This wasn't that kind of book.

It wasn't supposed to be that kind of book.

This is a story about people who are not given the privilege of choice. They are just people. They act, like people do, because of complicated, murky reasoning, and necessity, and obligation, and because they're people. There is so much good and evil swirling around in the world, but in the end, there is none of those things in the characters in this story. There's cruelty and kindness, but none of it clean, none of it alone. And these people, they are powerless and helpless in the face of the words that control their lives.

I never, ever doubted that this book was skillfully written. It was almost too skillful, too artfully real and artfully false. It was carefully, so carefully constructed to be real. I can't say I loved it. But I loved what was inside of it, once the shell cracked and let us into the meat inside. I loved the accordion, and the apples, and Jesse Owens, and the colors of the sky. And really, once I hit the halfway point, this book got moving, and I did not want to stop.

So I get it now. This is a pretty damn good book.

This was the part that hit me where it hurt though:

"'Don't punish yourself,' she heard her say again, but there would be punishment and pain, and there would be happiness, too. That was writing."

It reminded me of a post I had read recently, one about fear. Writing, this woman said, was about delving deep, so deep, into the things that terrified her most, not spiders and snakes, but real things, like abuse and cruel negligence. This book feels like that. I cannot believe this was an easy book to write. It's precise, upsetting, control is a sign of that. It's a book that stares the truth in the face, and does not flinch. Maybe it doesn't look too hard, but it doesn't look away.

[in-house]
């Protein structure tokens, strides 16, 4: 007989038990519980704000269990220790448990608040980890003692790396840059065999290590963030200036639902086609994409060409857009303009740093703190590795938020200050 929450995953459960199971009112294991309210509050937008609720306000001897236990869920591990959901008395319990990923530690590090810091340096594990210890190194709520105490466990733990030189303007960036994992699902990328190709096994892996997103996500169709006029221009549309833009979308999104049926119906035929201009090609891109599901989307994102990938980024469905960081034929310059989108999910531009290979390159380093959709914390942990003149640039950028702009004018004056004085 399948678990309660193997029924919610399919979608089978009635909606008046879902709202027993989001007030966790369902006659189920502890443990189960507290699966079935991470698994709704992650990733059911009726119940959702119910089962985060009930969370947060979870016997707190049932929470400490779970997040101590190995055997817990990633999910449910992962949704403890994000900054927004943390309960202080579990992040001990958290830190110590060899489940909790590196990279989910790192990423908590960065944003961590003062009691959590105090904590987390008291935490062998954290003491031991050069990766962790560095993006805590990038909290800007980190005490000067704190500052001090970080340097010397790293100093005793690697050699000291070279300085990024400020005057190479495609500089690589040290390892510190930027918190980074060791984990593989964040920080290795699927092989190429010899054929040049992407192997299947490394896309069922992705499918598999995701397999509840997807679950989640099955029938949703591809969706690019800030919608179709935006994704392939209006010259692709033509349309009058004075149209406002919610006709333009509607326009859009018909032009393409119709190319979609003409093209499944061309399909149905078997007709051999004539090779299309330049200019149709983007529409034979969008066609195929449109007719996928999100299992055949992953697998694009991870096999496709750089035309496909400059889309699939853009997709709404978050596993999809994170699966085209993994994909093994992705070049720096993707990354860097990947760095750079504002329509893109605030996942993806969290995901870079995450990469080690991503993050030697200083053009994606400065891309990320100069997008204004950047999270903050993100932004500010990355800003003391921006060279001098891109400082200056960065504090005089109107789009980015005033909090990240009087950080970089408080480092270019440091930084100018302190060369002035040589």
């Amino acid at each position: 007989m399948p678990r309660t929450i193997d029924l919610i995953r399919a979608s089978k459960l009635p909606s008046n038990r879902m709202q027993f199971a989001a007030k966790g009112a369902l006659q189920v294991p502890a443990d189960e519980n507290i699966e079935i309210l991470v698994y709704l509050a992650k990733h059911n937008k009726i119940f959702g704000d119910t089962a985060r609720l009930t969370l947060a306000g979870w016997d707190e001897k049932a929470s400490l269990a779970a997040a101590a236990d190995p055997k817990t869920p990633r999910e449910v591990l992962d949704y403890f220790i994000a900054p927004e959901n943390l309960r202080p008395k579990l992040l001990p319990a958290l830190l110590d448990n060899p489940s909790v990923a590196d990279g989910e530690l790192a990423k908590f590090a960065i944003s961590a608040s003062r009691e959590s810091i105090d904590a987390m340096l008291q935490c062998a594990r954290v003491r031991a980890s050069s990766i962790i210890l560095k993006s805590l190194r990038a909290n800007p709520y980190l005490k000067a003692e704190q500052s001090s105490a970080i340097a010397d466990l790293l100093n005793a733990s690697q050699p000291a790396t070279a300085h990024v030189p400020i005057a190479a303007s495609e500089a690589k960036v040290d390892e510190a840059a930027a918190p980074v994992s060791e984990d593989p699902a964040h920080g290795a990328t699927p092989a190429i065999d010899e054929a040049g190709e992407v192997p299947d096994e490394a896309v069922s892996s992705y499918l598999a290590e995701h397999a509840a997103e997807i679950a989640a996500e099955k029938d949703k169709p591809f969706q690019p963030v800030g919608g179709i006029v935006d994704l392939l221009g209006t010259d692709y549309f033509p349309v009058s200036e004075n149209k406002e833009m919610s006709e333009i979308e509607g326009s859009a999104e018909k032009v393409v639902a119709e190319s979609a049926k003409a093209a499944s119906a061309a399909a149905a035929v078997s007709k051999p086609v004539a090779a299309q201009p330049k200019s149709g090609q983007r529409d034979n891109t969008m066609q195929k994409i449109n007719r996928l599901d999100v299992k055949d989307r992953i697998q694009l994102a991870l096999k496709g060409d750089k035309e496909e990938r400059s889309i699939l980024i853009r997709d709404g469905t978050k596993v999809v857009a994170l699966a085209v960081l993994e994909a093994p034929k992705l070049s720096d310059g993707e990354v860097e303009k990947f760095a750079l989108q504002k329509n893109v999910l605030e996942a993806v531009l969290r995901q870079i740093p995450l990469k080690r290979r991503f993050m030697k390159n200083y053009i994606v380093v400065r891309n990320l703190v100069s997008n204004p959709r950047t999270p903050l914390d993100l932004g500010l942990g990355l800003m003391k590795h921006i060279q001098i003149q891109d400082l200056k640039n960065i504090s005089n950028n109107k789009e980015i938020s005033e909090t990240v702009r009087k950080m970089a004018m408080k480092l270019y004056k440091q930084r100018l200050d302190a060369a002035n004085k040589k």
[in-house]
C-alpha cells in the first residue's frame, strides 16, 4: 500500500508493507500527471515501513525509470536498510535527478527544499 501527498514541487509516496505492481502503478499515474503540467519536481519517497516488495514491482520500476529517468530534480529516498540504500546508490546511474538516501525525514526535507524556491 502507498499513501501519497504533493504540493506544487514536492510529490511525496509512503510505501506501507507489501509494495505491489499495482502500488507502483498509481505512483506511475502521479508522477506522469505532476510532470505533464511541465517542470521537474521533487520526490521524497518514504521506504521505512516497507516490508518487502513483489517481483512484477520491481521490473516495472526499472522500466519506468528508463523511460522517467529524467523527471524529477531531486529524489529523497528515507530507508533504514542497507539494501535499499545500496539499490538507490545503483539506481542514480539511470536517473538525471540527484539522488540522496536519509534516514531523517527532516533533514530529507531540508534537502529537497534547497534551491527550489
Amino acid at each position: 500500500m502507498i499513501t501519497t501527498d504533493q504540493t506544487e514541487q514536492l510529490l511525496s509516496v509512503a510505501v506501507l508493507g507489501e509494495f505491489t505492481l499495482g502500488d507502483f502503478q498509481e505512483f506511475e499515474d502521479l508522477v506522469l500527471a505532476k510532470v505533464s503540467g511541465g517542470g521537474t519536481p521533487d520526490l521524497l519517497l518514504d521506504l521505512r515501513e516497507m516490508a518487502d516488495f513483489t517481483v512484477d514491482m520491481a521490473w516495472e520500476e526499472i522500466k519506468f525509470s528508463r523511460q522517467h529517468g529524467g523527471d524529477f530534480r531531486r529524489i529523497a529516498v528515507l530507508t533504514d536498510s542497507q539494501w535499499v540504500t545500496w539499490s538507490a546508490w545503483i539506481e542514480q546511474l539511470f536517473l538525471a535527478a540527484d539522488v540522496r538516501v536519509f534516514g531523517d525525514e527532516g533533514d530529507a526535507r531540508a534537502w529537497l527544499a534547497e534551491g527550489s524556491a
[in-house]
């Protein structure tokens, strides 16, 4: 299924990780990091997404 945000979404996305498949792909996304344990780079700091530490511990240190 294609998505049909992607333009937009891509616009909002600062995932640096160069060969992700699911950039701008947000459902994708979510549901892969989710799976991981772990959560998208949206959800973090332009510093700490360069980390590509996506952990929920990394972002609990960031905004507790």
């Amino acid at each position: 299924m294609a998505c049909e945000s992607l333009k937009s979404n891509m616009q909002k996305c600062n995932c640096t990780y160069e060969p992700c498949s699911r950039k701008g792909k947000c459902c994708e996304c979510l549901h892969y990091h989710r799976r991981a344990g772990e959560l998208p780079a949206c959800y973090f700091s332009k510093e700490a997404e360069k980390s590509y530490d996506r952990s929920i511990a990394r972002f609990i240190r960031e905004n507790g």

"Words are so heavy."

But there's never been a book before where I frowned at it, and told Death that he should stop making jokes. He's not funny.

So, it's pretty damn good. I believe it now.

View all my reviews

Wednesday, October 19, 2011

Road Trip Wednesday #101

This Week's Topic:
What's your numero-uno reason for writing?

I have stories to tell.

That's the real reason.  People have often given me slightly odd looks after reading stories and said things like, "I would love to be in your head for a little while."  But for me, I love being in my head.  I love that feeling when a story idea starts to creep.  And I want to tell the stories, so I can enjoy them fully, as well as other people.

The question can actually be taken in a lot of ways.  What's my reason for sitting down and plying pen to paper or fingers to keyboard at any moment?  What's my reason for sitting down and moving forward on my revisions, trying to beat a novel into publishable shape?  What's my reason for wanting to be a writer, for wanting writing to be a major, important part of my life?

The Abduction of Rebecca
Although one of my reasons is that I have stories, that I love the feeling of linking ideas together, of turning a scene, of coming up with a perfect pinpoint metaphor, writing, as a goal, is also very important to me.  In a way, it has to do with why I never read contemporary YA as a young adult.  The real world is disappointing.  It's full of problems.  And it seems impossible to actually be the sort of hero who can change things, who can change people.  The scope of our ability for independent action is so constrained.  How can I touch people?  How can I reach people?

I'm not someone who is trying to put a message in my books.  I'm too ambivalent about everything to proselytize.  But even from my small experience with writing fanfiction, the responses I would get, the people who would tell me how a new piece I posted made a shitty day better, or thanked me for giving something they could turn to when they were going through a tough time, it was such an amazing feeling.  It was like, "yes, this is something I want to do.  This is something that's worth it."